The challenge of saying what you think

I have never underestimated the challenge of saying what you think in writing, in public that social media presents. This challenge has been the focus of much of my work. How does someone representing BP, or The UN, “find their voice” and speak to the rest of us in a way that we can relate to and respond to? Can they? Is it inevitable that they resort to bland marketing corporate speak that fills our networks with more signal than noise?

And what about inside work? Is it unreasonable to expect people who are nervous about what their boss or peers might think to open up and share their thoughts and insights about what they do without protecting themselves by hiding behind the usual veneer of management bollocks.

And what about us, here, now. Not at work, representing no one but ourselves. Why does it feel so scary to so many to engage, to post more than holiday snaps, to respond in comment threads, to question what we see?

I understand. I feel scared. I feel exposed when I write these posts. I risk disagreement, disapproval, scorn or just being ignored. But it’s worth it. It’s worth it for what I learn about me, about the people who respond, about the world around us, and how we might get better at living in it.

The same rewards are there for those brave enough to find their voice at work or representing their work to others. After all these years, I still think it is worth trying. If anything the need gets greater by the day.

On punching Nazis

In a recent post I shared a cartoon based on Karl Popper’s paradox that intolerance needs stood up to, that you need to be intolerant of intolerance. There is an image of someone kicking Hitler in the cartoon. This has caused some of my friends to question the use of force. I share their concern. I worry about polarisation, I worry about vigilantism. I worry about righteous indignation being an excuse for fighting fire with fire.

But I have also visited Auschwitz. I have seen what happens “when good men remain silent”. I have seen what happens when bullying and intimidation become political instruments. I know that there comes a point when it seems that you need to use force to resist.

But then I also know what Ghandi achieved in India with passive resistance. I know that once you have resorted to force you have lost, you become as bad as them.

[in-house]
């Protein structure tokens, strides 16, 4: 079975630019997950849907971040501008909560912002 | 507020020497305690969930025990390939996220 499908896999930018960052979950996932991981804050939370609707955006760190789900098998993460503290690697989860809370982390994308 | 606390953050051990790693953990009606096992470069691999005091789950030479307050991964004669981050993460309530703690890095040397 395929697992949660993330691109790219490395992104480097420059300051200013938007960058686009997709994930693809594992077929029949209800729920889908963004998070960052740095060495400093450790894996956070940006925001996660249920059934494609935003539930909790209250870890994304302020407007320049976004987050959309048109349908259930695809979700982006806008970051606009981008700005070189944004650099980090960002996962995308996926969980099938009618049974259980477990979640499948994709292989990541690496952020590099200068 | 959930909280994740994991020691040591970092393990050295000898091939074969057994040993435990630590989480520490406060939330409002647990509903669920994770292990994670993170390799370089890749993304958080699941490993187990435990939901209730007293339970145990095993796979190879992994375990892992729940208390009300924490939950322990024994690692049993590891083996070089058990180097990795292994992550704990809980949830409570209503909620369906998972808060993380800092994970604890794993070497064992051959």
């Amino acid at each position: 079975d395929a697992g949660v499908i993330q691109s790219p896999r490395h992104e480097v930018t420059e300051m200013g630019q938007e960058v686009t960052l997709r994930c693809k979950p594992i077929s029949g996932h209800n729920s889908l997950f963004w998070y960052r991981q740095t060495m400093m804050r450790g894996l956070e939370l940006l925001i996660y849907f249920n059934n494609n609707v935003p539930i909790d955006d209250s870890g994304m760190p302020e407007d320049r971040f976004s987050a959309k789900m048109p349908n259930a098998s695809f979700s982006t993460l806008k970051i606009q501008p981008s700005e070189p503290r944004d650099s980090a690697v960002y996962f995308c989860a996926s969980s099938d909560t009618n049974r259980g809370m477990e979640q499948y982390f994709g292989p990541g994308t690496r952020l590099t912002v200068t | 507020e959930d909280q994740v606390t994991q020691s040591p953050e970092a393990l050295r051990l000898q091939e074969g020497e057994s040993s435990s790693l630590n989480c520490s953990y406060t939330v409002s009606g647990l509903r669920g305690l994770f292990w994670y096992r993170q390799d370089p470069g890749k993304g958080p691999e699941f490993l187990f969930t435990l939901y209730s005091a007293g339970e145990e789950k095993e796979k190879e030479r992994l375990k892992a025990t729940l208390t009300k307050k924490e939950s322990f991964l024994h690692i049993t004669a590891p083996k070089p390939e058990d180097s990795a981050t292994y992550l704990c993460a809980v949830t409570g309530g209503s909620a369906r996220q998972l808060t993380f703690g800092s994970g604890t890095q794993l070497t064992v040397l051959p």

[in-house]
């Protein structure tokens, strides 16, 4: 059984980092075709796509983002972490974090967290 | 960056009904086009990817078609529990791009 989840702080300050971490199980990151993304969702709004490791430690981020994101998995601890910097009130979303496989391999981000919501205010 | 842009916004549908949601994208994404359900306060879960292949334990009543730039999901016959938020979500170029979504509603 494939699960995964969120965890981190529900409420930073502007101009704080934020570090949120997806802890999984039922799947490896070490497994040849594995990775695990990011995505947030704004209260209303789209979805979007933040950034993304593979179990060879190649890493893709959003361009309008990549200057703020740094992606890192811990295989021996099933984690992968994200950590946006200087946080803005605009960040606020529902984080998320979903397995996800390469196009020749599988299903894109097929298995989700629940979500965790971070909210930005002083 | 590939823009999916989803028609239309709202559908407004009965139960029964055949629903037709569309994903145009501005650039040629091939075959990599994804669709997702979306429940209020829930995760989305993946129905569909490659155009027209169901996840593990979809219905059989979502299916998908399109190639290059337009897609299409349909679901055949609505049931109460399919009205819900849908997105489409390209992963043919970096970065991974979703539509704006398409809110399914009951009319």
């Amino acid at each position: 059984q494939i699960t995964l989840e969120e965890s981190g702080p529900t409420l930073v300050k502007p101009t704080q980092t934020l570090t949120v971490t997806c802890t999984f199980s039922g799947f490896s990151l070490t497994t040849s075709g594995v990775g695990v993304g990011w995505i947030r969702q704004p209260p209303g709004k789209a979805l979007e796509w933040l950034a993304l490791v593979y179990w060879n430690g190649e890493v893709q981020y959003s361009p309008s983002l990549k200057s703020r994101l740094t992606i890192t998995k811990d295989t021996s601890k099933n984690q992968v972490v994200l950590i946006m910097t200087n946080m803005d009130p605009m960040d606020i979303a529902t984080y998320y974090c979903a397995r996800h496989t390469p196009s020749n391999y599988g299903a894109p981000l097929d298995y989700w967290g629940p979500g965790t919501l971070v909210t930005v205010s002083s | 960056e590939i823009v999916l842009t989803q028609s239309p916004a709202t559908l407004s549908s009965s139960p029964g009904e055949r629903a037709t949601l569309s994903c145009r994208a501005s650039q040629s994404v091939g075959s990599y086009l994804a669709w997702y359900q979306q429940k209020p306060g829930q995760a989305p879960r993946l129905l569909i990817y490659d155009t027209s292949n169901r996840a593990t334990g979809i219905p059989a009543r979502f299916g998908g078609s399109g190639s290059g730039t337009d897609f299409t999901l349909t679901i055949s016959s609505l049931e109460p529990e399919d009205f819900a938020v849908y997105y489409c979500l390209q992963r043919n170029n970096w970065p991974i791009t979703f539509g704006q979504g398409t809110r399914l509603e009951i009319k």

What to do, what to do... ?

Not giving up on people

There are people I know who hold racist and sexist views. I have tried discussing with them, arguing with them, expressing everything from frustration to disgust at their worst extremes, and in the end I sometimes have to walk away from them.

But I go back. I can’t give up. I have to find a way to reach out, to not judge, to feel compassion for whatever deep seated fear or hurt has led them to feel so angry about other people.

When my daughters and I are trying to understand violence in the news, or grappling with what motivates some Neanderthal who has grunted at them in the street, I often say “Try to imagine what it is like to go around with a head that thinks that such behaviour is ok, to be so unhappy and dysfunctional that you project vile nastiness onto the rest of the world and don’t even realise that you are doing it.”

I don’t believe that people are born sexist or racist. They become that way because of the things that happen to them, the ways they see others around them behaving, and, perhaps most importantly, because they are not challenged and held to account for their views early enough while they are still forming.

Holding them to account means making them face up to the consequences of their actions. It means standing up to them face to face or ultimately invoking policy or the law to protect the vulnerable from their poison.

But if we want to prevent them acting the same way again, or being seen as a martyr or role model by others, we have to get close to them. Closer than we would probably like. Giving up on them is giving up on ourselves.